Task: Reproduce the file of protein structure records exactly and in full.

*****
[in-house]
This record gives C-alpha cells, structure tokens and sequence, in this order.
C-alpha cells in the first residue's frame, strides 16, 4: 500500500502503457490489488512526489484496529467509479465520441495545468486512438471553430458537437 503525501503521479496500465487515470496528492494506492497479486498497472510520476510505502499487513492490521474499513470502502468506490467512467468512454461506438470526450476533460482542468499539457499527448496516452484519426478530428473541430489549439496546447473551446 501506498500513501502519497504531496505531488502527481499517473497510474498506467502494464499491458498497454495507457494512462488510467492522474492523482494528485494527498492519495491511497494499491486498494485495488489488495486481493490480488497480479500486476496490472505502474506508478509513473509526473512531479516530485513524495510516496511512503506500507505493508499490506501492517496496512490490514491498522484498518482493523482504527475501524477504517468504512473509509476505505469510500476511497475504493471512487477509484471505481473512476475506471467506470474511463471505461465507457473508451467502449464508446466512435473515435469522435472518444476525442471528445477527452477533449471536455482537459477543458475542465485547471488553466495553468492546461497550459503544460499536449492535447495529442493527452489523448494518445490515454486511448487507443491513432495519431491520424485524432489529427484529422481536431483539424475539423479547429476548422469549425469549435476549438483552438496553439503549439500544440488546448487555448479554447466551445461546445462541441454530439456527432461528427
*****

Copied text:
[in-house]
This record gives C-alpha cells, structure tokens and sequence, in this order.
C-alpha cells in the first residue's frame, strides 16, 4: 500500500502503457490489488512526489484496529467509479465520441495545468486512438471553430458537437 503525501503521479496500465487515470496528492494506492497479486498497472510520476510505502499487513492490521474499513470502502468506490467512467468512454461506438470526450476533460482542468499539457499527448496516452484519426478530428473541430489549439496546447473551446 501506498500513501502519497504531496505531488502527481499517473497510474498506467502494464499491458498497454495507457494512462488510467492522474492523482494528485494527498492519495491511497494499491486498494485495488489488495486481493490480488497480479500486476496490472505502474506508478509513473509526473512531479516530485513524495510516496511512503506500507505493508499490506501492517496496512490490514491498522484498518482493523482504527475501524477504517468504512473509509476505505469510500476511497475504493471512487477509484471505481473512476475506471467506470474511463471505461465507457473508451467502449464508446466512435473515435469522435472518444476525442471528445477527452477533449471536455482537459477543458475542465485547471488553466495553468492546461497550459503544460499536449492535447495529442493527452489523448494518445490515454486511448487507443491513432495519431491520424485524432489529427484529422481536431483539424475539423479547429476548422469549425469549435476549438483552438496553439503549439500544440488546448487555448479554447466551445461546445462541441454530439456527432461528427